Today I have a neat tip from Paula Kay McLaughlin who blogs at Write Now. Give her a visit. Among other great posts on writing, Paula features a querying writer and their project each Tuesday for her Writer Spotlight series.
I stumbled upon a useful writing tool around midnight several months back. I was totally exhausted, but all these thoughts and visions swirled in my head that weren’t formed yet. If I waited, if I went to bed and tried to find them again in the morning, they would be as gone as my younger size-four figure. So I let my eye lids close and kept my fingers tapping.
At first it was strange not to see the letters appear on the screen in front of me, to trust that I was hitting the correct keys. When I summoned the strength to lift my lids and peek I figured I’d find: amdla knfsl;d khr aweyra;k. But there were readable, full sentences there so I closed my eyes again.
What I discovered was by turning off one sense others became more acute. Duh, right? We all know this. Ray Charles is a heck of a musician and some may argue much of it has to do with the fact he can’t see.
But back to writing, this is what closing my eyes and writing did for me and what it might do for you too:
- It stopped me from hitting backspace or delete, from re-working that previous sentence, from finding the just-right-word that may end up getting deleted anyway, from rereading that earlier line, that earlier chapter . . . Instead it pushed me forward, which, if you’re like me, forward in a first draft is a good thing, yes? Second and third drafts are where that other stuff comes in. In short, it freed that part of my mind, my thinking, so I could stop obsessing over the stuff that didn’t matter—yet.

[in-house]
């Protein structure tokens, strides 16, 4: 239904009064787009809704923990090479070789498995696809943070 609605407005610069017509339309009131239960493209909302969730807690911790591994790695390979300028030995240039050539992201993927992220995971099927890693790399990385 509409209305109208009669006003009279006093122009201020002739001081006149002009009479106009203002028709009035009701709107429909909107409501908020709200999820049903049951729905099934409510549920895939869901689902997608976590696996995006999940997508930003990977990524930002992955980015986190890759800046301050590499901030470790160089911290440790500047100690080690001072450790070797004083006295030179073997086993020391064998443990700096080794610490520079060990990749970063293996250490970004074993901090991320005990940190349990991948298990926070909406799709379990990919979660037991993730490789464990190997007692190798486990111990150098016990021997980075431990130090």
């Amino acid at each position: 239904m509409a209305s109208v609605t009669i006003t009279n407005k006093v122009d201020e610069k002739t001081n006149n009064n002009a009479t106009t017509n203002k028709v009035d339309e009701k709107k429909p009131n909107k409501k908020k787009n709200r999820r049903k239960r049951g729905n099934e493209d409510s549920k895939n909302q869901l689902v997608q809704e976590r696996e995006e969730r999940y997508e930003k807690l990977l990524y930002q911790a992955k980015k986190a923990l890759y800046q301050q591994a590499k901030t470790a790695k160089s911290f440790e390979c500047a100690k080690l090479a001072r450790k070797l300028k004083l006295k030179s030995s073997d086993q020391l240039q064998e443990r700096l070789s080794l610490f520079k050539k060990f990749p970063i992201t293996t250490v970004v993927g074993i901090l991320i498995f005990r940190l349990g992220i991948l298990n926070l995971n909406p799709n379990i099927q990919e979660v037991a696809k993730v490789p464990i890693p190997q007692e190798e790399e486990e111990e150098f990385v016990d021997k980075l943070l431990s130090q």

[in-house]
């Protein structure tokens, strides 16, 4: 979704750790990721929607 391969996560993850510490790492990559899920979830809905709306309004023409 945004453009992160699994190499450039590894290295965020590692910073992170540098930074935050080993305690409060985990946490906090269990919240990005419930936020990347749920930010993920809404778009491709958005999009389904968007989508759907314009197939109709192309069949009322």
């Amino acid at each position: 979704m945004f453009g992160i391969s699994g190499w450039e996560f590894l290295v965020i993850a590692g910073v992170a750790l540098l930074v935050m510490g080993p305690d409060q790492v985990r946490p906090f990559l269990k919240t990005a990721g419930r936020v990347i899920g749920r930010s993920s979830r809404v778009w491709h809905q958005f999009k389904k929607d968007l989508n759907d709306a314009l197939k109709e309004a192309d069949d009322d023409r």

- Writing with my eyes closed allowed me to see, hear, and feel what my characters were seeing, hearing, and feeling (emotionally) with more clarity.
So there it is, for what it’s worth. A stumbled upon technique for writing certain scenes, for first drafts, and for when you’re really, really tired and another cup of coffee will not help. Wear ear-plugs too, what the heck, why not? And if you’re sitting at your favorite coffee shop—go on, close your eyes. Sure other patrons will look at you strange—but it’s not like you’ll see them, right?
- When inside my head I could better look around the room, the woods, the world my character was in and notice even more of the details.
*Warning: This technique is not recommended while sitting on the stern of a boat in stormy weather, while in the wilderness with chocolate (or honey) in your snack bag, or while your kids are downstairs—alone—preparing a Mother’s or Father’s Day breakfast that may involve sharp objects, bickering, matches or hot surfaces.